3.4.4 The project shall evaluate test results and document the evaluation.
1.1 Implementation Notes from Appendix D
NPR 7150.2, NASA Software Engineering Requirements, does not include any notes for this requirement.
1.2 Applicability Across Classes
Class G is labeled with "P (Center)." This means that an approved Center-defined process which meets a non-empty subset of the full requirement can be used to achieve this requirement.
Test results are the basis for confirming that the team has fulfilled the software requirements in the resulting software product. In order to make such decisions, test results must be reviewed and evaluated using a documented, repeatable process. The team can derive quality conclusions by capturing the actual test results, comparing them to expected results, analyzing those results against pre-established criteria, and documenting that analysis/evaluation process.
It is important to document and retain elements used to generate and analyze the results for future regression testing and related test results analysis.
- Validate that software correctly implements the design.
- Validate that the test results trace to test criteria established by the test traceability in the test planning documents.
- Validate that the software satisfies the test acceptance criteria.
- Verify that the software components are integrated correctly.
- Validate that the software satisfies the system requirements.
Other elements for the evaluation methodology include:
- Verify that the test results cover the requirements.
- Determine if actual results match expected results.
- Verify adequacy and completeness of test coverage.
- Determine appropriateness of test standards and methods used.
For all levels of software testing (unit, component, integration, etc.) capture and document items used to generate and collect the results. These items are an important part of analyzing the test results since some anomalies could have been caused by the tests themselves. The following are captured, not only for results analysis, but for future regression testing:
- Test drivers and stubs.
- Test suites.
- Test data.
In addition to the information used to generate test results, the following may be important inputs to the results analysis:
- Discrepancies found during testing (e.g., discrepancies between expected and actual results).
- Disposition of discrepancies.
- Retest history.
- The range or accuracy over which an output can vary and still be acceptable.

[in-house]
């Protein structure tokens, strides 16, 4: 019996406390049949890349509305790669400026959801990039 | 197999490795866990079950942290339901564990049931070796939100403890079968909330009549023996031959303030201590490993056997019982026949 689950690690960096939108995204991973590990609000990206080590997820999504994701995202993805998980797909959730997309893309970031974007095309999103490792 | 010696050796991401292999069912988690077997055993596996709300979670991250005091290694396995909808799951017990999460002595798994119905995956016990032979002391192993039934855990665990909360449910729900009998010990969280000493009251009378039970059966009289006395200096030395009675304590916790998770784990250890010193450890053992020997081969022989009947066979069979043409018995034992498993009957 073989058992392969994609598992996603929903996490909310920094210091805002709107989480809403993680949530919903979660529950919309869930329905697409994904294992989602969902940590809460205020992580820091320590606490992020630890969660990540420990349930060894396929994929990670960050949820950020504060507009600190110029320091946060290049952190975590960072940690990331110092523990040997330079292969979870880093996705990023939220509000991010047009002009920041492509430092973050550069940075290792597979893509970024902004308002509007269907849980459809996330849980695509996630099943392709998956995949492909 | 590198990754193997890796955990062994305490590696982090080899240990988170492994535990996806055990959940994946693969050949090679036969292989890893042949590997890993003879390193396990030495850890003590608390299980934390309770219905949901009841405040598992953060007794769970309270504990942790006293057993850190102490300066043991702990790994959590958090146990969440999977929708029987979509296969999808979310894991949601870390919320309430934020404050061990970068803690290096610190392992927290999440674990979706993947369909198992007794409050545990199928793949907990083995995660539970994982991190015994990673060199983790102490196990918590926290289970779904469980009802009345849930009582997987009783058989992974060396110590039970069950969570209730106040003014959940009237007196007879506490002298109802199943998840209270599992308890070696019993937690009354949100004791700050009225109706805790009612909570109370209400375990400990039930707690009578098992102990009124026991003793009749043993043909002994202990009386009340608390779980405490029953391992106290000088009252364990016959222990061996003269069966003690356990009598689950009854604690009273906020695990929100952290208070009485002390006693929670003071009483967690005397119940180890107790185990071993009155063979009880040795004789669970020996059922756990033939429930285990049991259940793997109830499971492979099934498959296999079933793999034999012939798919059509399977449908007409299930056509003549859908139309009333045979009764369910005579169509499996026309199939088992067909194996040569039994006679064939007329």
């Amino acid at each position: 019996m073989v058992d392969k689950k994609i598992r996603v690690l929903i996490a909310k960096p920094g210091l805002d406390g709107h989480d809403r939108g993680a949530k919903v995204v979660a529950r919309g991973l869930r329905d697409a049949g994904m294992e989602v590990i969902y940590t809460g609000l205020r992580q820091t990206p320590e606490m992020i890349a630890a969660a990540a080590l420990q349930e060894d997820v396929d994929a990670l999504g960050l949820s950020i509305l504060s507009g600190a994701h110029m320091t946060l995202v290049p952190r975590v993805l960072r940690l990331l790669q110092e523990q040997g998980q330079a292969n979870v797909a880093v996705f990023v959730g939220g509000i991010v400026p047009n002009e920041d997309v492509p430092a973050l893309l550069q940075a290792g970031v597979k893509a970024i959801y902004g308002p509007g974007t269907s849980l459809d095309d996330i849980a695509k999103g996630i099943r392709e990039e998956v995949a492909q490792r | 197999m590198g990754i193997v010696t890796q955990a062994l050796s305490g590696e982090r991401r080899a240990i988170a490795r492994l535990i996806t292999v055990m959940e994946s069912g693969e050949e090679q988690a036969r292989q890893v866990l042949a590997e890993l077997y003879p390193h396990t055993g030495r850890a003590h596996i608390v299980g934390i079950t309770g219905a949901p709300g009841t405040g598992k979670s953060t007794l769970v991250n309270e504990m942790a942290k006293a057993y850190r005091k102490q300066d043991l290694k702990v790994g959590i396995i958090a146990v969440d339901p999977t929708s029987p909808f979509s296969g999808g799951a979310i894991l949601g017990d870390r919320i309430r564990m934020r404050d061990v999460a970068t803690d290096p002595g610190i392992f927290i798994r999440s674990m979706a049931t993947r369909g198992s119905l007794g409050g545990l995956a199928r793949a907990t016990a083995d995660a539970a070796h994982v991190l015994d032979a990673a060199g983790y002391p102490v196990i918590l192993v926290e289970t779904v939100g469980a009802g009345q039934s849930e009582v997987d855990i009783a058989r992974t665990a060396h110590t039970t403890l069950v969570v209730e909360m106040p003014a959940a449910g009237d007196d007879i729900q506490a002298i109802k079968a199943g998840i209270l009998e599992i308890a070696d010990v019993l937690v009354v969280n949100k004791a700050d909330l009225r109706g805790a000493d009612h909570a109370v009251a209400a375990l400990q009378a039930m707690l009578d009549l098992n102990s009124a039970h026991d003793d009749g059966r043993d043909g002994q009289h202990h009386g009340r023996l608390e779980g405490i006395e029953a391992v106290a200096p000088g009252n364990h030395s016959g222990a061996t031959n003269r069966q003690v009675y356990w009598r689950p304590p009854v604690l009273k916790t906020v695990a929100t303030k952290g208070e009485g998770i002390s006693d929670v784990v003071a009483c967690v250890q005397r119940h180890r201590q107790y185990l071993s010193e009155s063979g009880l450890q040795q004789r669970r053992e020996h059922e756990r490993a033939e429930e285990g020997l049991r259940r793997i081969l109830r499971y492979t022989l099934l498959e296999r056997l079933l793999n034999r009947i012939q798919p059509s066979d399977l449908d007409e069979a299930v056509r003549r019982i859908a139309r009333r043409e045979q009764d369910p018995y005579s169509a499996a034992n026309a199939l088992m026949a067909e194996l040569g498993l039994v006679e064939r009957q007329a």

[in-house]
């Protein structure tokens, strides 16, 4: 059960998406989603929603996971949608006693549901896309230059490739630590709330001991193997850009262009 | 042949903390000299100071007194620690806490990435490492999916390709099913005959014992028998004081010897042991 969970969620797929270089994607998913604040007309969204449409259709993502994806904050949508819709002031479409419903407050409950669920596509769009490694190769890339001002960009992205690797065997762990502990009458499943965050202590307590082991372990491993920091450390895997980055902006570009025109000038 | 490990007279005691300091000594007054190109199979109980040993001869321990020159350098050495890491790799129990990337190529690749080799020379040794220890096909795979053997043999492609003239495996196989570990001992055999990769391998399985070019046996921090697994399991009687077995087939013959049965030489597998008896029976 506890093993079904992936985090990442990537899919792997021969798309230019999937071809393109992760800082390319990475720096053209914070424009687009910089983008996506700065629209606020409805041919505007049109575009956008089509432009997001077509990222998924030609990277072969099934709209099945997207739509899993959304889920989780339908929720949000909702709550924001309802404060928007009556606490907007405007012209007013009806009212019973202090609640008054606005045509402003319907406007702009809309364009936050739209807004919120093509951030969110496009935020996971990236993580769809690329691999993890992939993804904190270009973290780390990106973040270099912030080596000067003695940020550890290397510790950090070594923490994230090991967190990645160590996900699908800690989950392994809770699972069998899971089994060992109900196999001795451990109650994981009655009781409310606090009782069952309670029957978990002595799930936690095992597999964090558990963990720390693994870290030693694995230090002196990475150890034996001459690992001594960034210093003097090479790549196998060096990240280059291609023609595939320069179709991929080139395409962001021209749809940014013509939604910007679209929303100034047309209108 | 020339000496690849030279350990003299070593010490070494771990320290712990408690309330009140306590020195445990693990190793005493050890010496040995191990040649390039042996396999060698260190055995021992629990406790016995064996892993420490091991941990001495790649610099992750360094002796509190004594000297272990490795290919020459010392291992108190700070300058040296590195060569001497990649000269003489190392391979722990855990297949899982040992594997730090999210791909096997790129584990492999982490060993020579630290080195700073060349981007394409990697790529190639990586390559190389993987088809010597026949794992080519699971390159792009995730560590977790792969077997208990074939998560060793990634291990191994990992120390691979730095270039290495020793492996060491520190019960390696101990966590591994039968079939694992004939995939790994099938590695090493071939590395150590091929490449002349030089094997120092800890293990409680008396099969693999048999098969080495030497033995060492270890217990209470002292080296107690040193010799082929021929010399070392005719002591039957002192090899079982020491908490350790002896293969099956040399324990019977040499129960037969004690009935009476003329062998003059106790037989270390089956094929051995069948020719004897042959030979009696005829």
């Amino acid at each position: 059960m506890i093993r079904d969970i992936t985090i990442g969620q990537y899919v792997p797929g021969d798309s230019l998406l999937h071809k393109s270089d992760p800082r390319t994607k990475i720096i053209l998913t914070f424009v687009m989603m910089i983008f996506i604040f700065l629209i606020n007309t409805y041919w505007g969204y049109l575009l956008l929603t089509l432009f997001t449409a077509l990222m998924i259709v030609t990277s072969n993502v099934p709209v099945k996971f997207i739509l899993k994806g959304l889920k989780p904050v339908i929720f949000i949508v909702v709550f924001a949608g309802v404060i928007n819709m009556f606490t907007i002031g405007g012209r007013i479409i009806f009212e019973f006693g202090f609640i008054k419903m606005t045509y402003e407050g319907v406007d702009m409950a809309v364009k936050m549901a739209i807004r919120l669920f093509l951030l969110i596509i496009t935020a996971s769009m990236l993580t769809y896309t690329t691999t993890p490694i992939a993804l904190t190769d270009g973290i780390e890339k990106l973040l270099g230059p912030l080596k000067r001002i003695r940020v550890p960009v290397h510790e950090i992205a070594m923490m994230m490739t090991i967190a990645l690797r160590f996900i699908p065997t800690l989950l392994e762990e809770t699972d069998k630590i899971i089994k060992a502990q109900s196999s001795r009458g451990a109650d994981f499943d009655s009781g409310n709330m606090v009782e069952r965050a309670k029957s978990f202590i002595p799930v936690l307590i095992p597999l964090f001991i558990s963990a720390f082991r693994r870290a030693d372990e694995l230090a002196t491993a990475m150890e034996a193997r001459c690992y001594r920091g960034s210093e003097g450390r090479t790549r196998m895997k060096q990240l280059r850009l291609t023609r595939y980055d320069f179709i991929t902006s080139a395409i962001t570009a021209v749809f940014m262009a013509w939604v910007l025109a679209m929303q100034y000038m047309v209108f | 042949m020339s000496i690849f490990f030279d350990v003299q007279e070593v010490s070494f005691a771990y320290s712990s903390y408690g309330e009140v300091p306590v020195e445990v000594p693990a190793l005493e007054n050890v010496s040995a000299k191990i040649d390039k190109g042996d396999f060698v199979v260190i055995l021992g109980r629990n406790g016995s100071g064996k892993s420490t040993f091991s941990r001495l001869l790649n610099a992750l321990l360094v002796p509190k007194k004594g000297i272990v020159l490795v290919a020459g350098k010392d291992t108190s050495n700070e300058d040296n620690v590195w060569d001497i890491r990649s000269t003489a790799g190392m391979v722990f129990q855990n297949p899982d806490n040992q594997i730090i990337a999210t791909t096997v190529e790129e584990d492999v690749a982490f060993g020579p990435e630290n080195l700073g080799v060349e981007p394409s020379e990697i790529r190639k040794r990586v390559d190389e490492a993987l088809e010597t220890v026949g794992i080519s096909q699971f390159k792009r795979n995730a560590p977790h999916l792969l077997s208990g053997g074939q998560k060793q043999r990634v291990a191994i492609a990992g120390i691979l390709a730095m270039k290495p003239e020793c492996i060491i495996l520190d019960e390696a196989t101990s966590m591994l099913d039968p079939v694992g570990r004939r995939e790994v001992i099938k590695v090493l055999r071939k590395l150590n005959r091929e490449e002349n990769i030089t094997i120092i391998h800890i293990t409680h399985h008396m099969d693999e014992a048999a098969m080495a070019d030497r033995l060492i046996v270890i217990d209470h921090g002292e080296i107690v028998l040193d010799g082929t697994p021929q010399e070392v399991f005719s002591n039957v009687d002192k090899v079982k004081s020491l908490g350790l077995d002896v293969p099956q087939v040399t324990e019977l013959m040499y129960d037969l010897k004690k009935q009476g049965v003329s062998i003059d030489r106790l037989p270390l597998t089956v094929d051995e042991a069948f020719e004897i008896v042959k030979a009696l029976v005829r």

- Minimum number of combinations or alternatives of input and output conditions that constitute an acceptable test result.
- Maximum/minimum allowable test duration, in terms of time or number of events.
- Maximum number of interrupts, halts, or other system breaks that may occur.
- Allowable severity of processing errors.
- Conditions under which the result is inconclusive and retesting is to be performed.
- Conditions under which the outputs are to be interpreted as indicating irregularities in input test data, in the test database/data files, or in test procedures.
- Allowable indications of the control, status, and results of the test and the readiness for the next test case (may be output of auxiliary test software).
- Additional criteria not mentioned above.
When documenting the outcome of the analysis, important items to include are:
- Major anomalies.
- Problem reports generated as a result of the test.
- Operational difficulties (e.g, constraints or restrictions imposed by the test, aspects of the requirement under test that could not be fully verified due to test design or testbed limitations).
- Abnormal terminations.
- Reasons/justifications for discrepancies (e.g., caused by test cases or procedures, not a product issue).
- Any known requirement deficiencies present in the software element tested.
- Corrective actions taken during testing.
- Success/failure status of the test.
Additional guidance related to software test results may be found in the following related requirements in this Handbook:
Document Defects and Track
Software Test Report
4. Small Projects
No additional guidance is available for small projects. The community of practice is encouraged to submit guidance candidates for this paragraph.
6. Lessons Learned
A documented lesson from the NASA Lessons Learned database notes the following: